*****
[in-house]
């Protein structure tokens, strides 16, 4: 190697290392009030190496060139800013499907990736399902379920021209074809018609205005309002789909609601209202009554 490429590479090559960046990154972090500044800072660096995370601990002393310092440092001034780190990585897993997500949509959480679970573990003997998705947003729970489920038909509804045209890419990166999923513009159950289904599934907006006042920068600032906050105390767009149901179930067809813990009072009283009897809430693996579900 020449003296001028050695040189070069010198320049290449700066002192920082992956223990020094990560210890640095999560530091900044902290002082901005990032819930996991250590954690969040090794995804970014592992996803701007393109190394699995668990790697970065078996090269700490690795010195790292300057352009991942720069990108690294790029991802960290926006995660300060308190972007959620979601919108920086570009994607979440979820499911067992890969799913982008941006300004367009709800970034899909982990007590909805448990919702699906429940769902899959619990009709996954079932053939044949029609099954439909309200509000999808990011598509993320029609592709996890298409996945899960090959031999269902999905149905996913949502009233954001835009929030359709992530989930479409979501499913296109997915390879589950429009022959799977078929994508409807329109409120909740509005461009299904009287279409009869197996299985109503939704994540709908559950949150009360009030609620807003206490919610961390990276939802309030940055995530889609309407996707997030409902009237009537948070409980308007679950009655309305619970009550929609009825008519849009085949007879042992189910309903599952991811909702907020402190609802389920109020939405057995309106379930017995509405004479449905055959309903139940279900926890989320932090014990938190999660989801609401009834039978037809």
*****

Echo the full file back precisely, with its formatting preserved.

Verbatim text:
[in-house]
């Protein structure tokens, strides 16, 4: 190697290392009030190496060139800013499907990736399902379920021209074809018609205005309002789909609601209202009554 490429590479090559960046990154972090500044800072660096995370601990002393310092440092001034780190990585897993997500949509959480679970573990003997998705947003729970489920038909509804045209890419990166999923513009159950289904599934907006006042920068600032906050105390767009149901179930067809813990009072009283009897809430693996579900 020449003296001028050695040189070069010198320049290449700066002192920082992956223990020094990560210890640095999560530091900044902290002082901005990032819930996991250590954690969040090794995804970014592992996803701007393109190394699995668990790697970065078996090269700490690795010195790292300057352009991942720069990108690294790029991802960290926006995660300060308190972007959620979601919108920086570009994607979440979820499911067992890969799913982008941006300004367009709800970034899909982990007590909805448990919702699906429940769902899959619990009709996954079932053939044949029609099954439909309200509000999808990011598509993320029609592709996890298409996945899960090959031999269902999905149905996913949502009233954001835009929030359709992530989930479409979501499913296109997915390879589950429009022959799977078929994508409807329109409120909740509005461009299904009287279409009869197996299985109503939704994540709908559950949150009360009030609620807003206490919610961390990276939802309030940055995530889609309407996707997030409902009237009537948070409980308007679950009655309305619970009550929609009825008519849009085949007879042992189910309903599952991811909702907020402190609802389920109020939405057995309106379930017995509405004479449905055959309903139940279900926890989320932090014990938190999660989801609401009834039978037809």